Black Eyes and Lemonade
The Museum of English Rural Life (The MERL) was delighted to receive an award of £500 from the Diversity and Inclusion Initiatives Fund for 51 Voices – different voices.
To mark our 70th year, The MERL are working with people to explore and respond to collection objects from or accessioned in 1951 – relating them to priorities and passions of the past, present and future. Throughout 2021, 51 Voices will be mapped to 51 collections items, enabling reflection on mid-century ideas, preoccupations, and creativity but with contemporary perspectives. By working with different ‘Voices’, including from outside the museum and heritage sector, these items will be re-imagined with surprising, and perhaps challenging responses. We had already reaching out to and starting to work with a diverse range of colleagues, Reading based artists and communities to ensure and enable many and different voices can be heard and shared through this work.
The aims of the Diversity and Inclusion (D&I) project as part of the wider 51 voices project were achieved as follows:
- To work with an artist that self identifies as neurodivergent
We were pleased to work with Jessica Starns. Jess is founder of charity Dyspraxic Me for young dyspraxic adults and is passionate about making the arts and heritage sector accessible and inclusive to all. She has been using art to support museum interpretation through socially engaged and inclusive practice. During her MA Inclusive Arts Practice, she collaborated through arts-based research to answer her research question ‘How should we interpret and curate the history of labelling people with learning difficulties (neurodiversity)?
- To support the artist to design and deliver creative participatory activity with staff, students and/or a relevant community group
The MERL’s 51 Voices Development Manager Anna Jones worked to support Jess with the design and delivery of the creative participatory delivery. Because of the ongoing Covid restrictions and policy of the University, Jess was required to deliver the first two sessions via Zoom, with a planned third and final session in person at The MERL.
Limitations of Zoom aside, Jess prepared and delivered the creative and participatory sessions, setting opportunities for individual creative follow up between the sessions. The participants were encouraged to explore ‘unsophisticated art’ through photography and projection mapping. This took inspiration from The MERL collection – a catalogue from ‘Black Eyes & Lemonade’ an exhibition held at the Whitechapel Art Gallery in London during the Festival of Britain in 1951. The exhibition presented everyday objects made in Britain, normally excluded from museums and art galleries. This provided a starting point to consider what and perhaps who continues to be excluded. Participants used phones to take photographs of everyday objects to then project into the eye of a scanned and enlarged exhibition catalogue.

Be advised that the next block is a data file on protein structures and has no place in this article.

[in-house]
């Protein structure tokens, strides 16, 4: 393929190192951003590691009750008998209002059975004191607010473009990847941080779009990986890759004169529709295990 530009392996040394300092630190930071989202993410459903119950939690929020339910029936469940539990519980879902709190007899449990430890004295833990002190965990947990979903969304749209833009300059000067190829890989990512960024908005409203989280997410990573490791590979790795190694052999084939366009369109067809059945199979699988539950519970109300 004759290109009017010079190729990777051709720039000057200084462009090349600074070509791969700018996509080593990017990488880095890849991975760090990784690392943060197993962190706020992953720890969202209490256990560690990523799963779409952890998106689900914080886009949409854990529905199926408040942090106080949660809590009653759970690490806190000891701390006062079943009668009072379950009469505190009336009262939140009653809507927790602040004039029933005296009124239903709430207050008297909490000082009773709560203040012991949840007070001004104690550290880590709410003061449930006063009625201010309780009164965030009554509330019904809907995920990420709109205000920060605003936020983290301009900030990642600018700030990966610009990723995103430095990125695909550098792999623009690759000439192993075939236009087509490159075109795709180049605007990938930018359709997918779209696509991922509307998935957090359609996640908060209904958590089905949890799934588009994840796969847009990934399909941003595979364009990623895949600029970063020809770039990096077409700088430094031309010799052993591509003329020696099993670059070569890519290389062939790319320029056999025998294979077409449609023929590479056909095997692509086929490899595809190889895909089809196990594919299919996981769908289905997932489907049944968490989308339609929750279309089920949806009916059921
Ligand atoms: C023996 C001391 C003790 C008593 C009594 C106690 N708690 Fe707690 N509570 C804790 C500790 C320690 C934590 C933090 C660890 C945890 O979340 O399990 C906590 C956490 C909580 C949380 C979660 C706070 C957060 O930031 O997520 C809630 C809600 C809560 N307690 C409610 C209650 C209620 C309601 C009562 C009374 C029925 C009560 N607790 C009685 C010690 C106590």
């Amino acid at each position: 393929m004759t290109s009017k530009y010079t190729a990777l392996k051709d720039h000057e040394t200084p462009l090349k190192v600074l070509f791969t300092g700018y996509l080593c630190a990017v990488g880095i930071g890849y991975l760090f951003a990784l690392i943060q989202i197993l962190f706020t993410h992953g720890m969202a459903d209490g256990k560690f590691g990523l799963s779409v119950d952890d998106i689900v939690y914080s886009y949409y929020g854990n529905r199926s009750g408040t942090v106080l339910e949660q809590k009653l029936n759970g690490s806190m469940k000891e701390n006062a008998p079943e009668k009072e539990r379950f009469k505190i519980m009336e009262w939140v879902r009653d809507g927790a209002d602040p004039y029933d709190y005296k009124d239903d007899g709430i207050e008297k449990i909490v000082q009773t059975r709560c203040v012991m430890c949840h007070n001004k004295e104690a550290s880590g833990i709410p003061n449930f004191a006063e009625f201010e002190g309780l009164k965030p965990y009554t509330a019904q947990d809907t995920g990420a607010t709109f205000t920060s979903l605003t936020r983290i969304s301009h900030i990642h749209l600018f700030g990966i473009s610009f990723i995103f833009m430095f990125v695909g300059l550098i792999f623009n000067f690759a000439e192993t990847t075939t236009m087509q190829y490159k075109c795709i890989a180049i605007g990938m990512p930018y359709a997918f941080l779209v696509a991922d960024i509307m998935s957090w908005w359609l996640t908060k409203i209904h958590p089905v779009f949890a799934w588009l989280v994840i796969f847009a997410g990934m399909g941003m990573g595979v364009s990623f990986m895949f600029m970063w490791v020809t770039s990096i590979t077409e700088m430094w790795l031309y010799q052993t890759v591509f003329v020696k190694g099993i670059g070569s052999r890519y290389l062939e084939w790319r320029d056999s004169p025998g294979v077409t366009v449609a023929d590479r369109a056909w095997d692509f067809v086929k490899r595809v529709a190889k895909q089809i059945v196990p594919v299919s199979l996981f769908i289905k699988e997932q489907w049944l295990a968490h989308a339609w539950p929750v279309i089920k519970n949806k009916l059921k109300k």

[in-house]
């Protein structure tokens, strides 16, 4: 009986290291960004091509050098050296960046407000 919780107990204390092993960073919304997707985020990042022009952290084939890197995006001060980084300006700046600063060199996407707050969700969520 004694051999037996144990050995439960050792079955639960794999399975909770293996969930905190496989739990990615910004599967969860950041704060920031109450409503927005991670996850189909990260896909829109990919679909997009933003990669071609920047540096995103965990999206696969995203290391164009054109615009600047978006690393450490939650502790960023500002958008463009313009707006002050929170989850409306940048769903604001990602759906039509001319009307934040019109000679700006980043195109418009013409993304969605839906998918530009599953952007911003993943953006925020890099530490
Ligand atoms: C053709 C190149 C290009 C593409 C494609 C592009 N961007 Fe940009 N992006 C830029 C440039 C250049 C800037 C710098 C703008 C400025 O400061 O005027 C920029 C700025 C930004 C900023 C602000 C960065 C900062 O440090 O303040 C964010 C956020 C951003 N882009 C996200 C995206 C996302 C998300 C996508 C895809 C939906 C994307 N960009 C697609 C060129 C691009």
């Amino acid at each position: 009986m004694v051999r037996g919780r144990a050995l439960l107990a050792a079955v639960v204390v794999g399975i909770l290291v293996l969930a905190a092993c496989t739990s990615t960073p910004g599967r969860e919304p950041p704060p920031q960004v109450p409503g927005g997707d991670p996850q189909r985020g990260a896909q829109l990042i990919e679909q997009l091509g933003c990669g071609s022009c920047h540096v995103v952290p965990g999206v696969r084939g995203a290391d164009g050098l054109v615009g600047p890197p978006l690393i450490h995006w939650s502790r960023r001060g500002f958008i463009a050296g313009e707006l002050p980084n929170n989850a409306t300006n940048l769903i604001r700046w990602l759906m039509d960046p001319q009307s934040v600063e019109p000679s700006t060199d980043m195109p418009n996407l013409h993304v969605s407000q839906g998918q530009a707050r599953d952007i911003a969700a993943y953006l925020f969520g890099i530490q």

We had three participants involved in each of the sessions, including one young person studying photography, one person who had recently studied folk art, and one of The MERL volunteers.
- To inspire participants through a Collection object, resulting in a piece of co-created artwork/creative output that will become 1 of the 51 Voices
Participants were inspired by The MERL collection object – a catalogue from 1951 exhibition Black Eyes and Lemonade, as we discovered, after a Thomas Moore poem Intercepted Letters or The Two-Penny Post Bag (1813). The exhibition presented everyday objects made in Britain, normally excluded from museums and art galleries. The 1951 exhibition was organised by artist, designer and writer Barbara Jones.
All participants contributed a range of photographs inspired by the catalogue listings (A) Transport; B) Toys, Hobbies and Pets; C) The Home; D) Food; E) Birth, Marriage and Death; F) Agriculture; G) Festivity and Entertainment; H) Souvenirs; J) Printing; K) Religion; L) Man’s own image; M) Personal adornment; N) Pictures; O) Commerce and Industry sharing with the group the relevance of these images to their own lives and experiences. Participants decided that the final piece should focus on eyes and typography, as these featured prominently in everyone’s photographs, perhaps subconsciously in reference back to the striking image on the front of the catalogue.
Watch the full collaborative piece below. Please note: the video has no sound.
- To hear, listen and amplify ‘Voices’ and what they wish to say regarding diversity, inclusion and experiences of neurodiversity
Jess shared that she has expanded her practice and understanding from involvement in this project, using new technology and art form methodology, connecting with different participants, and exploring the history and heritage of the original exhibition. It was the first time she has used LightForm in this way and as a result has been invited by the National Paralympic and Heritage Trust to run a similar set of workshops. The MERL follow up plans to this work include inviting Jess back to the museum to share her work later in the year when, hopefully, there can be more public facing events and a finale celebration of all the 51 Voices.
With thanks to the University of Reading Diversity and Inclusion Initiative Fund.